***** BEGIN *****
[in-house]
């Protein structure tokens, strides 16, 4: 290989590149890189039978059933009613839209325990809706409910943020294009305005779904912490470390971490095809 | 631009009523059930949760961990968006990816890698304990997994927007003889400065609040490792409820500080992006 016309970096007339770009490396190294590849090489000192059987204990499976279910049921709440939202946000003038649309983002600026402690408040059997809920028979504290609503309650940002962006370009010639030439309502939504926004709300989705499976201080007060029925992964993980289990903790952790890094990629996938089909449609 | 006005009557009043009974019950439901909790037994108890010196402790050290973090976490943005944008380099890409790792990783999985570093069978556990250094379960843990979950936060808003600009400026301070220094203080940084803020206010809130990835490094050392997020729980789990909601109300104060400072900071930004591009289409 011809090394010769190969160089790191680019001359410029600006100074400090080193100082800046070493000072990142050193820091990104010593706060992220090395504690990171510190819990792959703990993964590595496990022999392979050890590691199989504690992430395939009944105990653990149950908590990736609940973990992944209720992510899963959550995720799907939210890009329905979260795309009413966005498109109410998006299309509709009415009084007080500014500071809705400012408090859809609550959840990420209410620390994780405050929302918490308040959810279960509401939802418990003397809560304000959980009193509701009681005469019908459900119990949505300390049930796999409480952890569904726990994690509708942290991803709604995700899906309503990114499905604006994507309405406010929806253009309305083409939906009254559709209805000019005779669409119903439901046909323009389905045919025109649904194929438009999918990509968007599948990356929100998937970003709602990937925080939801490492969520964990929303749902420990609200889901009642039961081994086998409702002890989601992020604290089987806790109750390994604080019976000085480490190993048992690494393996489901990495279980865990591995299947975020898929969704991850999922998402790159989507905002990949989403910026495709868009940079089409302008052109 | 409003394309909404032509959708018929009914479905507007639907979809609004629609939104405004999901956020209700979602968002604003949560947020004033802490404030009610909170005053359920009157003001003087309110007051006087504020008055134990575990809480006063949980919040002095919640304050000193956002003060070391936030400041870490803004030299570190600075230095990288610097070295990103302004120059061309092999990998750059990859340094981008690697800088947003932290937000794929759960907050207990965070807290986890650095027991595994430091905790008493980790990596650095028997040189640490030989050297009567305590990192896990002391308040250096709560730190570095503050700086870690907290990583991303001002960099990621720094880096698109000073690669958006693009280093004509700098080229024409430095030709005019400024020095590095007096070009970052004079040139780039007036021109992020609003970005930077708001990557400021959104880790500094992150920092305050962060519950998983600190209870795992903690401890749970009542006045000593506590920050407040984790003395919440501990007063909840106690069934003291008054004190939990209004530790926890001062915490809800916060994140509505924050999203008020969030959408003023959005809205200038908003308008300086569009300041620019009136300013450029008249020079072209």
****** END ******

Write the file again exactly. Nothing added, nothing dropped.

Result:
[in-house]
């Protein structure tokens, strides 16, 4: 290989590149890189039978059933009613839209325990809706409910943020294009305005779904912490470390971490095809 | 631009009523059930949760961990968006990816890698304990997994927007003889400065609040490792409820500080992006 016309970096007339770009490396190294590849090489000192059987204990499976279910049921709440939202946000003038649309983002600026402690408040059997809920028979504290609503309650940002962006370009010639030439309502939504926004709300989705499976201080007060029925992964993980289990903790952790890094990629996938089909449609 | 006005009557009043009974019950439901909790037994108890010196402790050290973090976490943005944008380099890409790792990783999985570093069978556990250094379960843990979950936060808003600009400026301070220094203080940084803020206010809130990835490094050392997020729980789990909601109300104060400072900071930004591009289409 011809090394010769190969160089790191680019001359410029600006100074400090080193100082800046070493000072990142050193820091990104010593706060992220090395504690990171510190819990792959703990993964590595496990022999392979050890590691199989504690992430395939009944105990653990149950908590990736609940973990992944209720992510899963959550995720799907939210890009329905979260795309009413966005498109109410998006299309509709009415009084007080500014500071809705400012408090859809609550959840990420209410620390994780405050929302918490308040959810279960509401939802418990003397809560304000959980009193509701009681005469019908459900119990949505300390049930796999409480952890569904726990994690509708942290991803709604995700899906309503990114499905604006994507309405406010929806253009309305083409939906009254559709209805000019005779669409119903439901046909323009389905045919025109649904194929438009999918990509968007599948990356929100998937970003709602990937925080939801490492969520964990929303749902420990609200889901009642039961081994086998409702002890989601992020604290089987806790109750390994604080019976000085480490190993048992690494393996489901990495279980865990591995299947975020898929969704991850999922998402790159989507905002990949989403910026495709868009940079089409302008052109 | 409003394309909404032509959708018929009914479905507007639907979809609004629609939104405004999901956020209700979602968002604003949560947020004033802490404030009610909170005053359920009157003001003087309110007051006087504020008055134990575990809480006063949980919040002095919640304050000193956002003060070391936030400041870490803004030299570190600075230095990288610097070295990103302004120059061309092999990998750059990859340094981008690697800088947003932290937000794929759960907050207990965070807290986890650095027991595994430091905790008493980790990596650095028997040189640490030989050297009567305590990192896990002391308040250096709560730190570095503050700086870690907290990583991303001002960099990621720094880096698109000073690669958006693009280093004509700098080229024409430095030709005019400024020095590095007096070009970052004079040139780039007036021109992020609003970005930077708001990557400021959104880790500094992150920092305050962060519950998983600190209870795992903690401890749970009542006045000593506590920050407040984790003395919440501990007063909840106690069934003291008054004190939990209004530790926890001062915490809800916060994140509505924050999203008020969030959408003023959005809205200038908003308008300086569009300041620019009136300013450029008249020079072209």